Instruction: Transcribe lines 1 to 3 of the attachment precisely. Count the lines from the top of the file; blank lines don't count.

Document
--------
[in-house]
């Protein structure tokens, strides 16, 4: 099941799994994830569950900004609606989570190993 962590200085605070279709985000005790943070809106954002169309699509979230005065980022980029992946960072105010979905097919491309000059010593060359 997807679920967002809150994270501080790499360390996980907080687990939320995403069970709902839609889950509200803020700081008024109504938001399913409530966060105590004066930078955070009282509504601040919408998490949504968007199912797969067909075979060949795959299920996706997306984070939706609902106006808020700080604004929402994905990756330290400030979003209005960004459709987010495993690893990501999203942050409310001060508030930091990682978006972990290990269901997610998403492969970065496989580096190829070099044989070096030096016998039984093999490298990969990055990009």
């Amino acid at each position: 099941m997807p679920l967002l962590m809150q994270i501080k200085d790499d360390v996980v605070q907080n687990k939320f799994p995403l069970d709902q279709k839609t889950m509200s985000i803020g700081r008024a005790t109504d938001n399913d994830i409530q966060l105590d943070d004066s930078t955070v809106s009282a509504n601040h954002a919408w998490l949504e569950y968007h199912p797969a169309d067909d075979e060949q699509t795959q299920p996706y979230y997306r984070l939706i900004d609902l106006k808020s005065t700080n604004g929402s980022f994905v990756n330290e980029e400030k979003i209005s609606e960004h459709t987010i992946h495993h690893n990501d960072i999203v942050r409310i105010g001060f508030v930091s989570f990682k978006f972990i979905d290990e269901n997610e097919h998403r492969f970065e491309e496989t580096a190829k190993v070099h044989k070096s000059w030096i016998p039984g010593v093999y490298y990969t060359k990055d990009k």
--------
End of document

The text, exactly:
[in-house]
């Protein structure tokens, strides 16, 4: 099941799994994830569950900004609606989570190993 962590200085605070279709985000005790943070809106954002169309699509979230005065980022980029992946960072105010979905097919491309000059010593060359 997807679920967002809150994270501080790499360390996980907080687990939320995403069970709902839609889950509200803020700081008024109504938001399913409530966060105590004066930078955070009282509504601040919408998490949504968007199912797969067909075979060949795959299920996706997306984070939706609902106006808020700080604004929402994905990756330290400030979003209005960004459709987010495993690893990501999203942050409310001060508030930091990682978006972990290990269901997610998403492969970065496989580096190829070099044989070096030096016998039984093999490298990969990055990009």
């Amino acid at each position: 099941m997807p679920l967002l962590m809150q994270i501080k200085d790499d360390v996980v605070q907080n687990k939320f799994p995403l069970d709902q279709k839609t889950m509200s985000i803020g700081r008024a005790t109504d938001n399913d994830i409530q966060l105590d943070d004066s930078t955070v809106s009282a509504n601040h954002a919408w998490l949504e569950y968007h199912p797969a169309d067909d075979e060949q699509t795959q299920p996706y979230y997306r984070l939706i900004d609902l106006k808020s005065t700080n604004g929402s980022f994905v990756n330290e980029e400030k979003i209005s609606e960004h459709t987010i992946h495993h690893n990501d960072i999203v942050r409310i105010g001060f508030v930091s989570f990682k978006f972990i979905d290990e269901n997610e097919h998403r492969f970065e491309e496989t580096a190829k190993v070099h044989k070096s000059w030096i016998p039984g010593v093999y490298y990969t060359k990055d990009k």